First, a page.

CNMI Looking To Mitigate Impact Of Obamacare

admin's picture

Private-sector to be provided incentives to provide health insurance

By Emmanuel T. Erediano

SAIPAN, CNMI (Marianas Variety, Nov. 11, 2013) – The Inos administration is working closely with the Legislature to draft a bill that will mitigate the impact of the federal Affordable Care Act’s implementation in the commonwealth by giving private-sector employers incentives to provide insurance to their workers.

But Speaker Joseph P. Deleon Guerrero said the bill will be controversial and may not get the support of all lawmakers.

A day before he resigned, then-Gov. Benigno R. Fitial on Feb. 19, 1913 signed a measure, P.L. 17-92, scrapping benefits, including healthcare, that were provided to nonresident workers, saying these were no longer necessary due to the extension of the federal minimum wage law to the islands.

On Friday, Commerce Secretary Sixto K. Igisomar, who is also the CNMI insurance commissioner, and advocacy officer for the consumer-assistance program Kaitlyn Neises Mocanu, met with Speaker Joseph P. Deleon Guerrero, IR-Saipan, to discuss the proposed healthcare legislation.

Also at the meeting were House Commerce Committee Chairman Edmund S. Villagomez, Covenant-Saipan, and Health and Welfare Committee Chairman Tony R. Agulto, IR-Saipan.

Mocanu said the measure may be called the "employer responsibility bill" which aims to require certain employers to offer employer-sponsored insurance.

But it has not been decided which employers will need to offer insurance and what percentage of the premium they will need to cover.

Mocanu said they are considering incentives for employers so they will provide insurance coverage. These incentives will include tax credits or subsidies. She said it is important that the measure works for employers as well.

She said the bill will "mirror" the employer-responsibility portion of the Affordable Care Act also known as Obamacare, "basically to help fill in the ‘gaps’ in how the law applies to the CNMI."

"The goal is to slash the [number of] uninsured…in the CNMI," she added.

She did not say how the local economy, which is still recovering from a 15-year economic downturn, can afford the proposed new mandate.

Igisomar said the still undrafted bill is basically a mitigation effort.

"It is part of effort of the governor’s office and the Legislature, the Department of Commerce and the CNMI insurance commissioner’s office to find a way to mitigate the ACA impact," he said. ACA, he added, will be implemented here. It is federal law and it is in effect.

So the proposed bill will "balance" the impact of the ACA on both the insurers and the carriers.

He noted that President Obama’s intention is to ensure every citizen is covered.

"And we are all for that. Unfortunately there are some issues and we are here to mitigate so it does not get out of control," he added.

Igisomar told lawmakers that health insurance carriers will pull out if the CNMI does not come up with something that will mitigate the impact of ACA.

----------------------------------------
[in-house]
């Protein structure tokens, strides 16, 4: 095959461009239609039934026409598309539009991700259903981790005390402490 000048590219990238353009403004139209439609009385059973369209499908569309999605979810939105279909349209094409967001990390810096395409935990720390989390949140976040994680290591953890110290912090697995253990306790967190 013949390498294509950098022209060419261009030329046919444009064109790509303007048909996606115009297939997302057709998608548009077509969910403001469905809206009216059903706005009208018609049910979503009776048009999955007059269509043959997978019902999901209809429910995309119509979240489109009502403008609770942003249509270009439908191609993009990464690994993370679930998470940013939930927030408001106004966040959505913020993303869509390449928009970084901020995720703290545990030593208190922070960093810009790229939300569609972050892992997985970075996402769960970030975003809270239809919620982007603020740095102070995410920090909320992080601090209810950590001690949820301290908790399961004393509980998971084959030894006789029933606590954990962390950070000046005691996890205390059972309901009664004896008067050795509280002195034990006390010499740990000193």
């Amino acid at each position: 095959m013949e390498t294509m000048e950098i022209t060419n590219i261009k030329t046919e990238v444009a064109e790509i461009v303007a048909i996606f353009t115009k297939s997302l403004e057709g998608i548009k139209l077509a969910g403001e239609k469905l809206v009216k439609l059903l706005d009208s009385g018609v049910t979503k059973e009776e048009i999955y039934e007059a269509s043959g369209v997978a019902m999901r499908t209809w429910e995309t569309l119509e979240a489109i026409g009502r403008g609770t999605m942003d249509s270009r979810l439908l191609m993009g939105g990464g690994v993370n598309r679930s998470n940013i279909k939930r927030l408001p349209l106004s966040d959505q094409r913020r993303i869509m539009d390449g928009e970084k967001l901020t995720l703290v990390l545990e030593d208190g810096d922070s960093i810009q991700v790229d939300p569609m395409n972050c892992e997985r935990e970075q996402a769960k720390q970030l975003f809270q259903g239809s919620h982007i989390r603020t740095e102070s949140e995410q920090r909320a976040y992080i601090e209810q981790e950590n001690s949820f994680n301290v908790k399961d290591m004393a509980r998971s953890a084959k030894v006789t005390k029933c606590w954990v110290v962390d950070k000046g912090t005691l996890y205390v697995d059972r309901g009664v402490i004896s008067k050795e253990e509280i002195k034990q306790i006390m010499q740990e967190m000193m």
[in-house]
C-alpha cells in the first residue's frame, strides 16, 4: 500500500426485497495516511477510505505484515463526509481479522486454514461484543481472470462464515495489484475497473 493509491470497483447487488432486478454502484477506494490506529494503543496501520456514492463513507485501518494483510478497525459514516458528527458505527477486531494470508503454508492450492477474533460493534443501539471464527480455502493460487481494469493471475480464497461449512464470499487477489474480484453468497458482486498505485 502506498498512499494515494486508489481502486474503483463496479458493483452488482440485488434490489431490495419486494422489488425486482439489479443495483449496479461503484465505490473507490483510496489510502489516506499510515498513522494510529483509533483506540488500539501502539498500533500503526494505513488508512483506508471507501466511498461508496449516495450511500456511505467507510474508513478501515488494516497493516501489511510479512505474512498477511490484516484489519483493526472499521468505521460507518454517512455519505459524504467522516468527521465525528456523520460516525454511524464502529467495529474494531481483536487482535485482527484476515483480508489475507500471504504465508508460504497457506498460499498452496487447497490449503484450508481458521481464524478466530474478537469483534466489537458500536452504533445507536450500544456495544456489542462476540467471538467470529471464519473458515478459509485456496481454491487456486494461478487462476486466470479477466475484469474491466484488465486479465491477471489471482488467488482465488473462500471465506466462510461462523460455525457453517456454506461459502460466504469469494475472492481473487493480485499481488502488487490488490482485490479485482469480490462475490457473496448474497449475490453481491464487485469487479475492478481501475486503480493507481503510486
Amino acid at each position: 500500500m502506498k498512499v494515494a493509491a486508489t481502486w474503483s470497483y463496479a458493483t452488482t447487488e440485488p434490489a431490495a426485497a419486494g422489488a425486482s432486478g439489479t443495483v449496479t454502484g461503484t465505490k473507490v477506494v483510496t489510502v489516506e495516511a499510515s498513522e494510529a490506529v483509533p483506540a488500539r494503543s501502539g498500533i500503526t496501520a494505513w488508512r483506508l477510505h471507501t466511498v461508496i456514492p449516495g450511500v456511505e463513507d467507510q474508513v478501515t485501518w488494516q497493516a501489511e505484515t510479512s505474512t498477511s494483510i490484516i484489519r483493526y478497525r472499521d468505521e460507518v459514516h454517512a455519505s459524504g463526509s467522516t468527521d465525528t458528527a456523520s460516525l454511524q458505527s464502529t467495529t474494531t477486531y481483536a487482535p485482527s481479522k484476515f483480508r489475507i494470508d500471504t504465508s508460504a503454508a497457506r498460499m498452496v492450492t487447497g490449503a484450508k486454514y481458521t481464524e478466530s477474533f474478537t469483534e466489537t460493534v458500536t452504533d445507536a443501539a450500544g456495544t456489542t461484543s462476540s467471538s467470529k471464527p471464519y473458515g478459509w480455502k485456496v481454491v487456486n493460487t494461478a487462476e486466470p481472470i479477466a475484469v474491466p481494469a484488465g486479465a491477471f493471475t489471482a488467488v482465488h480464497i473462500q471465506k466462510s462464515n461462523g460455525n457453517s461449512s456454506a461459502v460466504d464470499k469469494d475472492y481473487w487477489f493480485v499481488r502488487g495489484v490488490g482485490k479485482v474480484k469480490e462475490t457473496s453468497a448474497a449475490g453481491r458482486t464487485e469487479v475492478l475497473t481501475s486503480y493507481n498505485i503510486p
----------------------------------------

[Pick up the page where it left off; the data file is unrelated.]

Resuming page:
"I am going full force in the implementation [of ACA] but I will do what I can to mitigate the impact," he told the speaker.

But Deleon Guerrero told Igisomar and Mocanu that the bill they are proposing will not be easy to pass.

One of the main concerns is the possibility of an increase in the cost of premiums. How high it would go up is a question that needs answering "before we can have this bill," the speaker said.

This discussion reminded Deleon Guerrero of the Legislature’s lack of an economist or a budget analyst.

Nevertheless, the speaker said they will be meeting with all the stakeholders once they start drafting the measure.

Good for employers

Mocanu said it is good for employers when their employees are healthy.

"Fewer sick days, more productive work and higher employee morale are some of the ways that providing health insurance benefits the employer," she said.

The purpose of the bill, she reiterated, is get more people insured.

The uninsured rate in the CNMI is more than double what it is in the U.S. It was 34 percent in 2010, but probably much higher now after the enactment of P.L. 17-92.

Mocanu said more insured people in the CNMI means lower premiums for everyone and a stronger healthcare system. It will also reduce the burden on CHC and the government to make up for those who cannot pay their hospital bills.

"Healthcare coverage is especially important in the CNMI because of the very high rate of non-communicable diseases such as diabetes and hypertension. These diseases are preventable and now, under the ACA, preventive care is covered for free with most health insurance plans," she said.

She also noted that insurance companies have an interest in keeping people healthy, as it is vastly more efficient and cost-effective to prevent these NCDs than to treat them, not to mention preventing the harm and trauma that these diseases inflict on families.

During last week’s House session, Commonwealth Healthcare Corp. officials told lawmakers that the vast majority of CNMI residents are indirectly or directly affected by NCDs.

Mocanu said both individual and employer responsibilities to buy insurance "are a crucial part of the sustainability of the new health care reform."

"Although the ‘responsibility’ provisions are not extended to the territories, strict new rules for insurance companies do apply to the CNMI, and without more people getting health insurance, the insurance industry in the CNMI could suffer and eventually disappear. As a health care consumer advocate I don’t want to see the CNMI insurance industry collapse; that’s clearly not good for the consumer or the CNMI," Mocanu said.

Rate this article: 
No votes yet

Add new comment